Business Office

The Liberty Central School District Business Office is responsible for managing the money needed to support the district’s educational mission. One of the office’s most important functions is developing the proposed school budget for the consideration of the district’s Board of Education and voters.

As the district’s business manager, Georgia Gonzalez supervises Liberty’s Business Office, which is responsible for accounting, auditing, benefits coordination, capital projects coordination, contract negotiations, facility use coordination, the district census, payroll, purchasing, records management and safety planning. Ms. Gonzalez also supervises the Buildings and Grounds, Food Services and Transportation departments.

Budget & Finance

Budget development

District residents have the final say on the annual school budget when they vote each May. Prior to that vote, several steps and a lot of work must take place to craft a balanced budget proposal. Budget development begins in the fall and winter.

Title I

Title I, Part A (Title I) of the Elementary and Secondary Education Act, as amended (ESEA) provides financial assistance to local educational agencies (LEAs) and schools with high numbers or high percentages of children from low-income families to help ensure that all children meet challenging state academic standards. Federal funds are currently allocated through four statutory formulas that are based primarily on census poverty estimates and the cost of education in each state.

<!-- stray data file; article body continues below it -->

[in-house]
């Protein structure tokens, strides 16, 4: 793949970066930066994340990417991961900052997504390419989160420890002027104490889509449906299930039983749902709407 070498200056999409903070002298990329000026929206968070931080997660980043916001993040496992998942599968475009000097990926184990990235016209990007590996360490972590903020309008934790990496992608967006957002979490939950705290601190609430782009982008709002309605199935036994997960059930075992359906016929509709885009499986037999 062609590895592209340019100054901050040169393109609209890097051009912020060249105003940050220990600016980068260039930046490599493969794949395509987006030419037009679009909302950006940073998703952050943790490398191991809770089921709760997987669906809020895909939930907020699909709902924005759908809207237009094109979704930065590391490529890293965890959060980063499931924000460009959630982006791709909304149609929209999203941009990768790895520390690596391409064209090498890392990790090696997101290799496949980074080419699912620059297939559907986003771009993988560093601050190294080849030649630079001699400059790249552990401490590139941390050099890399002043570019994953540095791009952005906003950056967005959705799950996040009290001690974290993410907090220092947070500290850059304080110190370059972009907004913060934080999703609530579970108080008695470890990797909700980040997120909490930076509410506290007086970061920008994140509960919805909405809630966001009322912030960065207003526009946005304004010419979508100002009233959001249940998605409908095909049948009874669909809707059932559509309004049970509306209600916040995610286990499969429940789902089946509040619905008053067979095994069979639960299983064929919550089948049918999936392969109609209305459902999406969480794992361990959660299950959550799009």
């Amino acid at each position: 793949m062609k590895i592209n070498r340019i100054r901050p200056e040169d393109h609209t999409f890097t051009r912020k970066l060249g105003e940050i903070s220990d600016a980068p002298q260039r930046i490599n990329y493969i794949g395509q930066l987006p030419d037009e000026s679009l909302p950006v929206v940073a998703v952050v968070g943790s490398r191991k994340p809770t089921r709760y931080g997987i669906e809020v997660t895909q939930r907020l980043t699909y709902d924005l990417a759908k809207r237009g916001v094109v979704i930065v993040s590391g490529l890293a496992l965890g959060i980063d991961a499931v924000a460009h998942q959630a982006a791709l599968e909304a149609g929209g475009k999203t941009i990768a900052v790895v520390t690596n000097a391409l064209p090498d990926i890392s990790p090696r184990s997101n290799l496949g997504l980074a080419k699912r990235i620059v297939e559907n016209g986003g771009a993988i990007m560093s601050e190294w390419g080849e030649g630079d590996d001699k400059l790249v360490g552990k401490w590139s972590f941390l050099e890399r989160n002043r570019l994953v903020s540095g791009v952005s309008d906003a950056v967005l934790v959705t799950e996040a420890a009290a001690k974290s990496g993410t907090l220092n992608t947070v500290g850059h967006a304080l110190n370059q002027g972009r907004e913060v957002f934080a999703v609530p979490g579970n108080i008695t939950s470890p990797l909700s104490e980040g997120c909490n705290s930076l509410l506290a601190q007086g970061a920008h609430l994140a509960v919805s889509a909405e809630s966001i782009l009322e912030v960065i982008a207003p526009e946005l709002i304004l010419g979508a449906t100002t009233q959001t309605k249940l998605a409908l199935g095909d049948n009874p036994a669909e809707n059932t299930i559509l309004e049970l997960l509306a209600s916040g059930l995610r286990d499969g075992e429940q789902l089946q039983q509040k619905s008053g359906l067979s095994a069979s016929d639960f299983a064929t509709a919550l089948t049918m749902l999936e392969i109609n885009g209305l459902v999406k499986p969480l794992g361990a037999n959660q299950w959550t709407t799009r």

1. Basic Grants provide funds to LEAs in which the number of children counted in the formula is at least 10 and exceeds 2 percent of an LEA’s school-age population.
  2. Concentration Grants flow to LEAs where the number of formula children exceeds 6,500 or 15 percent of the total school-age population.
  3. Targeted Grants are based on the same data used for Basic and Concentration Grants except that the data are weighted so that LEAs with higher numbers or higher percentages of children from low-income families receive more funds. Targeted Grants flow to LEAs where the number of schoolchildren counted in the formula (without application of the formula weights) is at least 10 and at least 5 percent of the LEA’s school-age population.
  4. Education Finance Incentive Grants (EFIG) distribute funds to states based on factors that measure:
    1. a state’s effort to provide financial support for education compared to its relative wealth as measured by its per capita income; and
    2. the degree to which education expenditures among LEAs within the state are equalized.

Once a state’s EFIG allocation is determined, funds are allocated (using a weighted count formula that is similar to Targeted Grants) to LEAs in which the number of children from low-income families is at least 10 and at least 5 percent of the LEA’s school-age population. LEAs target the Title I funds they receive to schools with the highest percentages of children from low-income families. Unless a participating school is operating a school-wide program, the school must focus Title I services on children who are failing, or most at risk of failing, to meet state academic standards. Schools in which children from low-income families make up at least 40 percent of enrollment are eligible to use Title I funds for school-wide programs that serve all children in the school. LEAs also must use Title I funds to provide academic enrichment services to eligible children enrolled in private schools.